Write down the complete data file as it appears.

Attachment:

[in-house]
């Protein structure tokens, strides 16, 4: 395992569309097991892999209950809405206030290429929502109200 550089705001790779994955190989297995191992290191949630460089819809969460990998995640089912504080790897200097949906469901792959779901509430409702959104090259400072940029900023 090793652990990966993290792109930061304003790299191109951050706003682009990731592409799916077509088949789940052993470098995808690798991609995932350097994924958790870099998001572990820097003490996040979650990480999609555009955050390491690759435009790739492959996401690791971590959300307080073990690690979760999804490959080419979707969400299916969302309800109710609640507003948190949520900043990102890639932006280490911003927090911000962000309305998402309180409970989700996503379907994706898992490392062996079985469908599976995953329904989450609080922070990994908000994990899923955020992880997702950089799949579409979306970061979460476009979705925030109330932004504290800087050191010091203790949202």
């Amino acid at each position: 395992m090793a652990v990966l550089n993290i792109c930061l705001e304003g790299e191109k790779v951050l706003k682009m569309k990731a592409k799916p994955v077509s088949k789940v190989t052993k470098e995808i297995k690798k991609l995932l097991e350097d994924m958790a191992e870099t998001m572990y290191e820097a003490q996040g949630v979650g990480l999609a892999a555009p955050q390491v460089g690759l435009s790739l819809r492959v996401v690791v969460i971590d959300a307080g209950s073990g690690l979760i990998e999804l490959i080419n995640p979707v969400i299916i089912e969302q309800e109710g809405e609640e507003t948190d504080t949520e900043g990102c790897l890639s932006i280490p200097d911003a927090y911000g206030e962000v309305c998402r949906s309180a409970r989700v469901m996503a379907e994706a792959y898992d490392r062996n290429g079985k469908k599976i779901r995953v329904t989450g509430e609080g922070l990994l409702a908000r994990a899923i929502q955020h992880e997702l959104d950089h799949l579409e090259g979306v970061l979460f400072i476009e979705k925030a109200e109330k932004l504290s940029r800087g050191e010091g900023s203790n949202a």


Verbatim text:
[in-house]
């Protein structure tokens, strides 16, 4: 395992569309097991892999209950809405206030290429929502109200 550089705001790779994955190989297995191992290191949630460089819809969460990998995640089912504080790897200097949906469901792959779901509430409702959104090259400072940029900023 090793652990990966993290792109930061304003790299191109951050706003682009990731592409799916077509088949789940052993470098995808690798991609995932350097994924958790870099998001572990820097003490996040979650990480999609555009955050390491690759435009790739492959996401690791971590959300307080073990690690979760999804490959080419979707969400299916969302309800109710609640507003948190949520900043990102890639932006280490911003927090911000962000309305998402309180409970989700996503379907994706898992490392062996079985469908599976995953329904989450609080922070990994908000994990899923955020992880997702950089799949579409979306970061979460476009979705925030109330932004504290800087050191010091203790949202």
């Amino acid at each position: 395992m090793a652990v990966l550089n993290i792109c930061l705001e304003g790299e191109k790779v951050l706003k682009m569309k990731a592409k799916p994955v077509s088949k789940v190989t052993k470098e995808i297995k690798k991609l995932l097991e350097d994924m958790a191992e870099t998001m572990y290191e820097a003490q996040g949630v979650g990480l999609a892999a555009p955050q390491v460089g690759l435009s790739l819809r492959v996401v690791v969460i971590d959300a307080g209950s073990g690690l979760i990998e999804l490959i080419n995640p979707v969400i299916i089912e969302q309800e109710g809405e609640e507003t948190d504080t949520e900043g990102c790897l890639s932006i280490p200097d911003a927090y911000g206030e962000v309305c998402r949906s309180a409970r989700v469901m996503a379907e994706a792959y898992d490392r062996n290429g079985k469908k599976i779901r995953v329904t989450g509430e609080g922070l990994l409702a908000r994990a899923i929502q955020h992880e997702l959104d950089h799949l579409e090259g979306v970061l979460f400072i476009e979705k925030a109200e109330k932004l504290s940029r800087g050191e010091g900023s203790n949202a």